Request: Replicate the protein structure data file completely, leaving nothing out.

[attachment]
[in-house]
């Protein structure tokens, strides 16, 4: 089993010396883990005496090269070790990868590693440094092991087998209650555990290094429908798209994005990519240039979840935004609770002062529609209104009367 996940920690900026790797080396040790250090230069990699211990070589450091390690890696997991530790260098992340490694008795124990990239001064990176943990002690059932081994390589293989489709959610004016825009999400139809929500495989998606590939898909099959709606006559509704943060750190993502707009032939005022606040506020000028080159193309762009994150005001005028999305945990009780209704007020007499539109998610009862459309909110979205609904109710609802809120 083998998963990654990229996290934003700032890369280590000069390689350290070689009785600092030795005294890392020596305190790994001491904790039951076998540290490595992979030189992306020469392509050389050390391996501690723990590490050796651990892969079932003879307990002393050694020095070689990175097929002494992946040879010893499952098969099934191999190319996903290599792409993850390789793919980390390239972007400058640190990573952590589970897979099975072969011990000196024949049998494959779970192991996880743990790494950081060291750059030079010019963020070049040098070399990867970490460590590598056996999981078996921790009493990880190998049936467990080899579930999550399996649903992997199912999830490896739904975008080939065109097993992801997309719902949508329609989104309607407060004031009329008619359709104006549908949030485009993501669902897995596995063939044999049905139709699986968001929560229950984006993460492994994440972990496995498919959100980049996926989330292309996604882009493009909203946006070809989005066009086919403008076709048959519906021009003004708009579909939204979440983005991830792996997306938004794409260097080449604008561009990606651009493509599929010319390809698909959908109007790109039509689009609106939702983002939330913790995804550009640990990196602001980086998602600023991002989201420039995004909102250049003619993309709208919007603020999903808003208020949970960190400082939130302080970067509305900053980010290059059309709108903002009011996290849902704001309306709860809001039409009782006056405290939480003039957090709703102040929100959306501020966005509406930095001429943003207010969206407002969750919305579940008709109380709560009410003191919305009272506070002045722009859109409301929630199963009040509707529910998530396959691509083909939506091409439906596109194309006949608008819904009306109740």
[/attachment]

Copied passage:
[in-house]
């Protein structure tokens, strides 16, 4: 089993010396883990005496090269070790990868590693440094092991087998209650555990290094429908798209994005990519240039979840935004609770002062529609209104009367 996940920690900026790797080396040790250090230069990699211990070589450091390690890696997991530790260098992340490694008795124990990239001064990176943990002690059932081994390589293989489709959610004016825009999400139809929500495989998606590939898909099959709606006559509704943060750190993502707009032939005022606040506020000028080159193309762009994150005001005028999305945990009780209704007020007499539109998610009862459309909110979205609904109710609802809120 083998998963990654990229996290934003700032890369280590000069390689350290070689009785600092030795005294890392020596305190790994001491904790039951076998540290490595992979030189992306020469392509050389050390391996501690723990590490050796651990892969079932003879307990002393050694020095070689990175097929002494992946040879010893499952098969099934191999190319996903290599792409993850390789793919980390390239972007400058640190990573952590589970897979099975072969011990000196024949049998494959779970192991996880743990790494950081060291750059030079010019963020070049040098070399990867970490460590590598056996999981078996921790009493990880190998049936467990080899579930999550399996649903992997199912999830490896739904975008080939065109097993992801997309719902949508329609989104309607407060004031009329008619359709104006549908949030485009993501669902897995596995063939044999049905139709699986968001929560229950984006993460492994994440972990496995498919959100980049996926989330292309996604882009493009909203946006070809989005066009086919403008076709048959519906021009003004708009579909939204979440983005991830792996997306938004794409260097080449604008561009990606651009493509599929010319390809698909959908109007790109039509689009609106939702983002939330913790995804550009640990990196602001980086998602600023991002989201420039995004909102250049003619993309709208919007603020999903808003208020949970960190400082939130302080970067509305900053980010290059059309709108903002009011996290849902704001309306709860809001039409009782006056405290939480003039957090709703102040929100959306501020966005509406930095001429943003207010969206407002969750919305579940008709109380709560009410003191919305009272506070002045722009859109409301929630199963009040509707529910998530396959691509083909939506091409439906596109194309006949608008819904009306109740």